September 25, 2013 | Unregistered CommenterKelly

i bought the yogourmet and have made two batches. i used nature's way Primadophilus Optima probiotics which contain the two strains required among many others and contains 35 billion cfus in each capsule. my first batch incubated for 8 hours and the second for 10 hours. i am making a nice custard but am not tasting any tartness. any suggestions?
Dale

September 26, 2013 | Unregistered CommenterDale Engelberg

Hi Dale, the other day I used a new probiotic because I was out of my other and it failed. So I have had my AHA! moment and have come to the realization that if all directions were followed (sterilization and right heat) that failures are most likely caused by the probiotic. I am sorry yours did not turn out. I will be going back to Cultures for Health starters and Therbiotic Complete probiotic (available from providers only). I share in your frustration. See this post for why I was uncomfortable recommending Cultures for Health vegan starter to everyone ... for us it does not cause a problem and it may not for you. http://www.lexieskitchen.com/lexies_kitchen/2012/10/1/an-apology-for-an-oversight.html

September 26, 2013 | Unregistered CommenterLexie

i am trying to purchase the Therbiotic Complete. i have found it on Amazon for $49 but don't know what will happen when i click order since it is to be sold only to med professionals.

also, the company that sells Therbiotic Complete, Prothera, wants an authorization code from my md. i am trying to send him all the information i can from the website since that is not a product he is familiar with or sells/recommends. his office is clueless about an authorization code for this product. it also shows that a capsule contains 25+ billion CFUs rather than the 35 billion you recommend.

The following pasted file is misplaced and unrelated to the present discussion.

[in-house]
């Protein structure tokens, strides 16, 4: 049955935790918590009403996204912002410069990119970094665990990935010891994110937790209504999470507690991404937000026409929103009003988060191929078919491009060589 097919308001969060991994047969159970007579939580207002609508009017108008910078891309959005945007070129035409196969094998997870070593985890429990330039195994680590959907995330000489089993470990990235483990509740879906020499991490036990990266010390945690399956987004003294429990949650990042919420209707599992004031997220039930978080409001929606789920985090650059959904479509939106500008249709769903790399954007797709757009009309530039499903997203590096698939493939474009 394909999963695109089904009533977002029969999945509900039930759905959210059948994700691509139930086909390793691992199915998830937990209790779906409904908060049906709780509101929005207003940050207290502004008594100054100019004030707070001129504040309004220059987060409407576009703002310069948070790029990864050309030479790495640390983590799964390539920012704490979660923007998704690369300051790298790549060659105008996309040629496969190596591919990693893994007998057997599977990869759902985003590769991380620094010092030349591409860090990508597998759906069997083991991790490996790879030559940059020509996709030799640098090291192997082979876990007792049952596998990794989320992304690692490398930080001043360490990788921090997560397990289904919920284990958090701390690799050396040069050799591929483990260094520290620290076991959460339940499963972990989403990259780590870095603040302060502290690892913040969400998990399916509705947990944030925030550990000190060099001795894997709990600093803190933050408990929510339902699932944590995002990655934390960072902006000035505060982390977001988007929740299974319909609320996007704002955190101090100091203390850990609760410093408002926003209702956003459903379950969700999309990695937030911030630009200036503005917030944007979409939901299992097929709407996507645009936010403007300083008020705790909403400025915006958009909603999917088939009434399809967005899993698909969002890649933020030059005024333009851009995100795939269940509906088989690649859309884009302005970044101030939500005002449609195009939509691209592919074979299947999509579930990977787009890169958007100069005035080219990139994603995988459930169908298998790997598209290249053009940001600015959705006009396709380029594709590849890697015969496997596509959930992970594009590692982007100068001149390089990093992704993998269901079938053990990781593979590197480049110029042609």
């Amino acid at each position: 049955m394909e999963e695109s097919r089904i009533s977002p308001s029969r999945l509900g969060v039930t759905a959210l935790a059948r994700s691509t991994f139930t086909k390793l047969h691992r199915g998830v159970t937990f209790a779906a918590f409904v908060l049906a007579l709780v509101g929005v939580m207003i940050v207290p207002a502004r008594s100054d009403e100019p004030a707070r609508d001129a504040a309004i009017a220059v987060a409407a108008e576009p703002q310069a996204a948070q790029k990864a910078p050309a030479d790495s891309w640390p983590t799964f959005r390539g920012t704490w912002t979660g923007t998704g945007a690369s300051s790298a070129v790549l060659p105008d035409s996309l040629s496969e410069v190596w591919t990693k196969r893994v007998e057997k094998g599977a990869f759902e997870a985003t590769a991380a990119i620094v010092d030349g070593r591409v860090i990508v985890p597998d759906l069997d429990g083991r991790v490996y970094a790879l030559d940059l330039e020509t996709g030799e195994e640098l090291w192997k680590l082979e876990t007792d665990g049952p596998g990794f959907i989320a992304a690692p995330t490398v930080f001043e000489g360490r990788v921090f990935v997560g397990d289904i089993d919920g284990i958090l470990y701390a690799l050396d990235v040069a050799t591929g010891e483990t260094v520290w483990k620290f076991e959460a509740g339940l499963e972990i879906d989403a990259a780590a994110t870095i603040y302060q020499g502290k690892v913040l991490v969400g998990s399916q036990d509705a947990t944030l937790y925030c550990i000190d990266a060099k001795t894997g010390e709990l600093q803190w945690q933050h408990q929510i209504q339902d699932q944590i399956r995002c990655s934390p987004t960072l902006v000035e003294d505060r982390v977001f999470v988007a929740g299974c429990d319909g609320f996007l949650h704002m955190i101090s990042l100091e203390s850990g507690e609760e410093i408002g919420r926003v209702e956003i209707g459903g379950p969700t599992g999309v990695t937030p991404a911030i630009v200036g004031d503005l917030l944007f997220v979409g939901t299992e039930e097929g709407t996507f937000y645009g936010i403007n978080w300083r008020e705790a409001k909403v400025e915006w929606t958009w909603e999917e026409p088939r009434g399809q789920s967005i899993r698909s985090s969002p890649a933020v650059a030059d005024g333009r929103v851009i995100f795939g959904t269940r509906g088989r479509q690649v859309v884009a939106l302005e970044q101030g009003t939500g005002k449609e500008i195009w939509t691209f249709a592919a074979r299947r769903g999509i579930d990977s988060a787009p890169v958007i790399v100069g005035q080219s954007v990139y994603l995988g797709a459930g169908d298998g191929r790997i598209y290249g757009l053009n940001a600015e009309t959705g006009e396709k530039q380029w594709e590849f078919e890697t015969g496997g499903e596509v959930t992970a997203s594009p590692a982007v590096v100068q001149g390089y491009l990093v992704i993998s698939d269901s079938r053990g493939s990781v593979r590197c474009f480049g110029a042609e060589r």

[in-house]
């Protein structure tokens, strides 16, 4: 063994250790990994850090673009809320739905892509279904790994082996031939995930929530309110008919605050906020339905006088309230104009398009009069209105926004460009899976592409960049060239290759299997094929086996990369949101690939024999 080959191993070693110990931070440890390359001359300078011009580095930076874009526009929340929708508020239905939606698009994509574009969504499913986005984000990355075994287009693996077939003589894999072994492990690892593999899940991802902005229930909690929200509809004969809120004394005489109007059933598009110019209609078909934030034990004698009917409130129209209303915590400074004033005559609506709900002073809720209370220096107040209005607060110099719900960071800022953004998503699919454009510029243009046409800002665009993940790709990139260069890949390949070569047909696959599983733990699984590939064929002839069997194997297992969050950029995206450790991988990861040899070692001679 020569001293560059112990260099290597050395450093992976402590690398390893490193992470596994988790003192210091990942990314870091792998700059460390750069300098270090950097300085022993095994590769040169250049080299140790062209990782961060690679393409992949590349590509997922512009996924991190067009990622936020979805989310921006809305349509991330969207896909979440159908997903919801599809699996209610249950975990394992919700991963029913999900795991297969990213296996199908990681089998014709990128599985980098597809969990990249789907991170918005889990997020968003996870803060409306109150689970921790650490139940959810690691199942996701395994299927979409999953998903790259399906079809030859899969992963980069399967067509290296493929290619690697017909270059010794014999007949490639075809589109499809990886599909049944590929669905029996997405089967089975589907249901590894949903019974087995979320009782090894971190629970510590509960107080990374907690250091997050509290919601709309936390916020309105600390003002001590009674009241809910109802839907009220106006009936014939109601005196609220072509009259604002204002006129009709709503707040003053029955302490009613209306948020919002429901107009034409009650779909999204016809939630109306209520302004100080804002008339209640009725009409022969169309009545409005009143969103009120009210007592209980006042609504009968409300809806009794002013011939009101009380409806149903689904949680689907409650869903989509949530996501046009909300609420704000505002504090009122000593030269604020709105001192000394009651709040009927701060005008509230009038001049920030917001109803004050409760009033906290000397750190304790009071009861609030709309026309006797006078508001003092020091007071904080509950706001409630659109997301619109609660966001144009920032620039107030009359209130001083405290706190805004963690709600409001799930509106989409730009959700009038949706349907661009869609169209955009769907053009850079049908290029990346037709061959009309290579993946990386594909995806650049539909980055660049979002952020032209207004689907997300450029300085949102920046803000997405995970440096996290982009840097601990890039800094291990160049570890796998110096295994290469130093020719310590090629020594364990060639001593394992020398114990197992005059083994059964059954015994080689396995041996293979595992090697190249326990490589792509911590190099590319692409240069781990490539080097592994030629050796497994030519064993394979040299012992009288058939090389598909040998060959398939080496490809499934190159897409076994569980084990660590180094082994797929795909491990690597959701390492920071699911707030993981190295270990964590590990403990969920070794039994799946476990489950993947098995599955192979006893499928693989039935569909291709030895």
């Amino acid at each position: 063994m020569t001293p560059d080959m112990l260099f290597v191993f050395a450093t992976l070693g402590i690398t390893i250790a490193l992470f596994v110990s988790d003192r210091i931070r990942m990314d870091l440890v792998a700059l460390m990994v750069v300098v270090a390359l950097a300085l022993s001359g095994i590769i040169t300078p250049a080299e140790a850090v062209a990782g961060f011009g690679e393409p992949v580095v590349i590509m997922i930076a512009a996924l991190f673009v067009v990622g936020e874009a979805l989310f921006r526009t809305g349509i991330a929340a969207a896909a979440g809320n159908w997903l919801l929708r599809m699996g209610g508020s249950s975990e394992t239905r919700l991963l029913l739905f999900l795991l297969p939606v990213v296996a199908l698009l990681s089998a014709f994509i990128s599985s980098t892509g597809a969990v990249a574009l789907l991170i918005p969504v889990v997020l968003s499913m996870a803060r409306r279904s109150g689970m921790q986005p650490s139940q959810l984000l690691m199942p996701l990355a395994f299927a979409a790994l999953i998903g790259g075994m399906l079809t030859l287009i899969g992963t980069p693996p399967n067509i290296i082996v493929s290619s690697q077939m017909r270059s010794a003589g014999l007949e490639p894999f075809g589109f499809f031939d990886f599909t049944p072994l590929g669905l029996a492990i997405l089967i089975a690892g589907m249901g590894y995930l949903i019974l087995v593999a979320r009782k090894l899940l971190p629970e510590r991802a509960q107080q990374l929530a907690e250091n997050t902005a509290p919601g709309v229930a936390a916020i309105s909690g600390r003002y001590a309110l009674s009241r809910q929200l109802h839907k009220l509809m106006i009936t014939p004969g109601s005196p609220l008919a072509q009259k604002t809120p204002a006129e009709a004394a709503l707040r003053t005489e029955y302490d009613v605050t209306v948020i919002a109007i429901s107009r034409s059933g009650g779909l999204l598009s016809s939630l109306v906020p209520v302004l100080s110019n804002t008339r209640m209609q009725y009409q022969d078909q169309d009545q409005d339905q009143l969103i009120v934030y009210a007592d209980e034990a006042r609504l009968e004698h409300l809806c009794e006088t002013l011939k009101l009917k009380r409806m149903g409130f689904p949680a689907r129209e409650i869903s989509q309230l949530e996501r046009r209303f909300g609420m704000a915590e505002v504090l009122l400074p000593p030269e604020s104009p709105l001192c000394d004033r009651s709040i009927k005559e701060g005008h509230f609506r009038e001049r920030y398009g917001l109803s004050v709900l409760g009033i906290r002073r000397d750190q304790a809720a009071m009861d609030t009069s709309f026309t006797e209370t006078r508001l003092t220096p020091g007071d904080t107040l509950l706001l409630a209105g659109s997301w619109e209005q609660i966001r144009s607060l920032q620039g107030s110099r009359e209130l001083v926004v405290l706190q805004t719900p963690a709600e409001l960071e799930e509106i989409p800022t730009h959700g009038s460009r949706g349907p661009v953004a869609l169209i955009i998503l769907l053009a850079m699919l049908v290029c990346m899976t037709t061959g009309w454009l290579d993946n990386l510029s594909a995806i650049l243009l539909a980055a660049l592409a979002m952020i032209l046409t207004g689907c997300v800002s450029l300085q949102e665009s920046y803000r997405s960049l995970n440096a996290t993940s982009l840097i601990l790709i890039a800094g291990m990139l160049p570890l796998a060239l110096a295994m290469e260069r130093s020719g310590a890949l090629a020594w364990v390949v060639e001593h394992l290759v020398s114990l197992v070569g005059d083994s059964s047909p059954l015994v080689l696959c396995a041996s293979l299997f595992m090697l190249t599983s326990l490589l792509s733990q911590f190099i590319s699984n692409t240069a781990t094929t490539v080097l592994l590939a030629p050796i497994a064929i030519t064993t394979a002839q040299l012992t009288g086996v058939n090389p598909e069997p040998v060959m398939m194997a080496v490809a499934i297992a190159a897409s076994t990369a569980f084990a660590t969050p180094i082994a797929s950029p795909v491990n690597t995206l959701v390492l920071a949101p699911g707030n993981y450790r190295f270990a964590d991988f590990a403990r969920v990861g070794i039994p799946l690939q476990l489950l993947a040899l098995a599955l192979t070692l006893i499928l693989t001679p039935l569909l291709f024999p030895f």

my MD sells a different brand with a higher number of cfus.

i need help on how to purchase the product.
it's all i can use now since i spoke to cultures for health after i bought their starter and then read your discontinuation of recommending their product because of the grains used for production. my dr said i cannot have those grains so i sent it back.

September 26, 2013 | Unregistered CommenterDale Engelberg

in case all my information was too confusing:

will you walk me through what to do to get the Therbiotic Complete and what to do about the 25+ billion vs 35 billion cfus you recommend?

thanks,
Dale

September 26, 2013 | Unregistered CommenterDale Engelberg

Thank you so much for recipes! I have been making your almond yogurt for my daughter who has a dairy allergy for a while. We have also tried your hemp/almond yogurt and recently I made a variation of it using pumpkin seed milk. All have been yummy. In an effort to pack as much nutrition as possible into my almost two year old's breakfast I have been thinking about using some "healthy" gelatin in place of the agar agar. I order some from Great Lakes Gelatin. Any reason why you wouldn't think this would work? I did find a few online recipes for it. However, these recipes also called for honey rather than sugar...I just want to make sure whatever I am making is safe :). Thanks again!

October 22, 2013 | Unregistered CommenterKelly

Hi Kelly! I am so glad the yogurt has been working for you. Great Lakes is a good brand of gelatin. I have used gelatin successfully, however I can pick up on a hint of it in the yogurt—maybe I was just sensitive that day to the smell of animal byproduct :). But do try it. I think about 1 tablespoon per 2 quarts works. Let me know how you like it.

xoLexie

October 23, 2013 | Unregistered CommenterLexie